Unusual Parisian School





This small school is located in The Pletzl, the Jewish quarter in the fourth arrondissement of Paris. It was founded in 1844 by the city of Paris when it became clear that it was necessary to set up a secular school to cater for the numerous Jewish children who lived in the district.

The École élémentaire des Hospitalières-Saint-Gervais had several unusual features:
– although it was a secular school, it received some funds from the Central Consistory, the institution set up by Napoleon I to administer Jewish worship in France, but religious education was forbidden within the building.
– unlike other French schools, it was closed on Saturdays and Sundays, instead of Thursdays and Sundays, as was the case in all other French state schools.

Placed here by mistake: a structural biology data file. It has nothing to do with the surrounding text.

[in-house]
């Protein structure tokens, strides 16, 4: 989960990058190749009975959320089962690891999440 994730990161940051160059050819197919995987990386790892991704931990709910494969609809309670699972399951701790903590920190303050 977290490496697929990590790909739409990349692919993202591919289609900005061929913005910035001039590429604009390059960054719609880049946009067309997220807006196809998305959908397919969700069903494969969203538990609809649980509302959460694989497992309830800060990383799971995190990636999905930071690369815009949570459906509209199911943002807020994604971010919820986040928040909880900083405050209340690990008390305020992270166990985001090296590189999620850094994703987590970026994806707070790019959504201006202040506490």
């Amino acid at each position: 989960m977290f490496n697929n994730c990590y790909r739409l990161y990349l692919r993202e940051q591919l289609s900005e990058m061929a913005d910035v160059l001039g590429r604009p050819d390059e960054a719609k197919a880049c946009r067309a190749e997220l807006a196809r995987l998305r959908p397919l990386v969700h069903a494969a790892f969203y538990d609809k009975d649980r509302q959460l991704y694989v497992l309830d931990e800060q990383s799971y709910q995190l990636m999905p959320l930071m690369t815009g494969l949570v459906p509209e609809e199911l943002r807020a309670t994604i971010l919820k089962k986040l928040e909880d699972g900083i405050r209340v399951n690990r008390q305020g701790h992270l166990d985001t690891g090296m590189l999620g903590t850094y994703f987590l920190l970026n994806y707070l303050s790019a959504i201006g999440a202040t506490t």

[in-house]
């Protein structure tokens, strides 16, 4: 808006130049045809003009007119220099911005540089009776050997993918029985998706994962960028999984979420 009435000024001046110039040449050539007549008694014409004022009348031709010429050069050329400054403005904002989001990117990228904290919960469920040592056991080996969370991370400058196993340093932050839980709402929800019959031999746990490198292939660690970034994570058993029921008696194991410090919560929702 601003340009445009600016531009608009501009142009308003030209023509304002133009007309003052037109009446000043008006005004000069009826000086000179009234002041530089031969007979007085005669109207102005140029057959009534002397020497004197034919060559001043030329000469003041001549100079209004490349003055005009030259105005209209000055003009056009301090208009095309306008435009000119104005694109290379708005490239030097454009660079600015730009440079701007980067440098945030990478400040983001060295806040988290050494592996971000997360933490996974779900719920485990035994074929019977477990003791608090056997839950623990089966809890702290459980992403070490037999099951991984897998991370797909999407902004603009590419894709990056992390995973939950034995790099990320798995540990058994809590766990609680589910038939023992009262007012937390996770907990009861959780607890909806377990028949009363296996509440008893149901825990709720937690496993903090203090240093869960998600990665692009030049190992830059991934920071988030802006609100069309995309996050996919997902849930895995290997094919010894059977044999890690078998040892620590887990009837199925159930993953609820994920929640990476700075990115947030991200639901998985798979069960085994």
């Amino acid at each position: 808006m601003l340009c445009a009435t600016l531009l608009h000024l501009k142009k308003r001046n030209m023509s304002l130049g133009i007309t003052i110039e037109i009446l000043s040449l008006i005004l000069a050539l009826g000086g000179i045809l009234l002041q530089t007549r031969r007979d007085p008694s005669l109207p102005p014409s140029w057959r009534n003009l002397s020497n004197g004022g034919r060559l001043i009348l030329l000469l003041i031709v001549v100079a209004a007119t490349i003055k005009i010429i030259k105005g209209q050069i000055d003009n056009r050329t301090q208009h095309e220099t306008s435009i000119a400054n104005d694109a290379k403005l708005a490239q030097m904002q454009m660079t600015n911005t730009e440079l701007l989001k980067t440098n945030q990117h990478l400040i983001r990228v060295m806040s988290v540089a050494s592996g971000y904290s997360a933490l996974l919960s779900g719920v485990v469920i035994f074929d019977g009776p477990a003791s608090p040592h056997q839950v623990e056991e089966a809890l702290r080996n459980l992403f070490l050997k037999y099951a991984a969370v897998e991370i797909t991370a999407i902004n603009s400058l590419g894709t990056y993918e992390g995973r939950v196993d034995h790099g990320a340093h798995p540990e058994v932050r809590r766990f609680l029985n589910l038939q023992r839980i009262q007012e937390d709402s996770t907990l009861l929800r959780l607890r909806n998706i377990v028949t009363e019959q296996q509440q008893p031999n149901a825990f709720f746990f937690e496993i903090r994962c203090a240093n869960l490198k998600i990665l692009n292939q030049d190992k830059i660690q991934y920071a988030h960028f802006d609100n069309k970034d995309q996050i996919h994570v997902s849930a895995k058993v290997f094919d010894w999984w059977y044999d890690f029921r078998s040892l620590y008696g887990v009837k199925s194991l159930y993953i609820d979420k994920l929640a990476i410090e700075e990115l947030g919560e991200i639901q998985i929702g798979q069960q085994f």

– it used the Monitorial System of education
– the school was organized for Jewish children but not all students were Jewish.

9 thoughts on “Unusual Parisian School

  1. I like that first shot with the sun shining down!

    It’s interesting that a school geared for Jewish children would have a very Christian-sounding name. Was that the original name?

    • The name of the school is in fact the name of the street, as is often the case with French secular schools. Apparently it is the original name although it is not written on the front which reads “ÉCOLE PRIMAIRE COMMUNALE DE JEUNES GARÇONS ISRAÉLITES – MODE MUTUEL – FOND MUNICIP. JUIN MDCCCXLIV”.

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